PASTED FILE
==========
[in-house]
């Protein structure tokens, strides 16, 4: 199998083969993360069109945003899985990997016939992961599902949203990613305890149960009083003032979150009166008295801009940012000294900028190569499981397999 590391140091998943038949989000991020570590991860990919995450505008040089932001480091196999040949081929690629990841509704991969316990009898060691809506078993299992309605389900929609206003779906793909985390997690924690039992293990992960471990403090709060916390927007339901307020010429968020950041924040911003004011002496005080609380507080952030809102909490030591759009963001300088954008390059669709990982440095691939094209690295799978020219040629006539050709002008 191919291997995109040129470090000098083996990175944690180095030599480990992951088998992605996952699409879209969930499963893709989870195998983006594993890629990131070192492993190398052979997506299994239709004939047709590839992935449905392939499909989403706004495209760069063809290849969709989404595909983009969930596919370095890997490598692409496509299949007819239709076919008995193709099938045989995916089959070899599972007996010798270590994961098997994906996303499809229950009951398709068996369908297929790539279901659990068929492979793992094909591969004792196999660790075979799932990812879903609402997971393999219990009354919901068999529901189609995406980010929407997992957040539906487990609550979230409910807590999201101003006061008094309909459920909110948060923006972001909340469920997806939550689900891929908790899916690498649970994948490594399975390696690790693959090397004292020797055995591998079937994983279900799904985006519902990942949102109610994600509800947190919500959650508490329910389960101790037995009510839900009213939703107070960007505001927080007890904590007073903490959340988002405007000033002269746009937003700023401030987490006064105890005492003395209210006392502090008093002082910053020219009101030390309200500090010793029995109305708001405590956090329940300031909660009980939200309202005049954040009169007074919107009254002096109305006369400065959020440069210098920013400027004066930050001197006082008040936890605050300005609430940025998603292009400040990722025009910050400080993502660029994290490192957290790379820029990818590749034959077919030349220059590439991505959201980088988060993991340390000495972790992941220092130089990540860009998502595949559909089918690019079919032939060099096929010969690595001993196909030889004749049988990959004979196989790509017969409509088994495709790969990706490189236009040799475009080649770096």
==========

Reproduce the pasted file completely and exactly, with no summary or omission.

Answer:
[in-house]
């Protein structure tokens, strides 16, 4: 199998083969993360069109945003899985990997016939992961599902949203990613305890149960009083003032979150009166008295801009940012000294900028190569499981397999 590391140091998943038949989000991020570590991860990919995450505008040089932001480091196999040949081929690629990841509704991969316990009898060691809506078993299992309605389900929609206003779906793909985390997690924690039992293990992960471990403090709060916390927007339901307020010429968020950041924040911003004011002496005080609380507080952030809102909490030591759009963001300088954008390059669709990982440095691939094209690295799978020219040629006539050709002008 191919291997995109040129470090000098083996990175944690180095030599480990992951088998992605996952699409879209969930499963893709989870195998983006594993890629990131070192492993190398052979997506299994239709004939047709590839992935449905392939499909989403706004495209760069063809290849969709989404595909983009969930596919370095890997490598692409496509299949007819239709076919008995193709099938045989995916089959070899599972007996010798270590994961098997994906996303499809229950009951398709068996369908297929790539279901659990068929492979793992094909591969004792196999660790075979799932990812879903609402997971393999219990009354919901068999529901189609995406980010929407997992957040539906487990609550979230409910807590999201101003006061008094309909459920909110948060923006972001909340469920997806939550689900891929908790899916690498649970994948490594399975390696690790693959090397004292020797055995591998079937994983279900799904985006519902990942949102109610994600509800947190919500959650508490329910389960101790037995009510839900009213939703107070960007505001927080007890904590007073903490959340988002405007000033002269746009937003700023401030987490006064105890005492003395209210006392502090008093002082910053020219009101030390309200500090010793029995109305708001405590956090329940300031909660009980939200309202005049954040009169007074919107009254002096109305006369400065959020440069210098920013400027004066930050001197006082008040936890605050300005609430940025998603292009400040990722025009910050400080993502660029994290490192957290790379820029990818590749034959077919030349220059590439991505959201980088988060993991340390000495972790992941220092130089990540860009998502595949559909089918690019079919032939060099096929010969690595001993196909030889004749049988990959004979196989790509017969409509088994495709790969990706490189236009040799475009080649770096």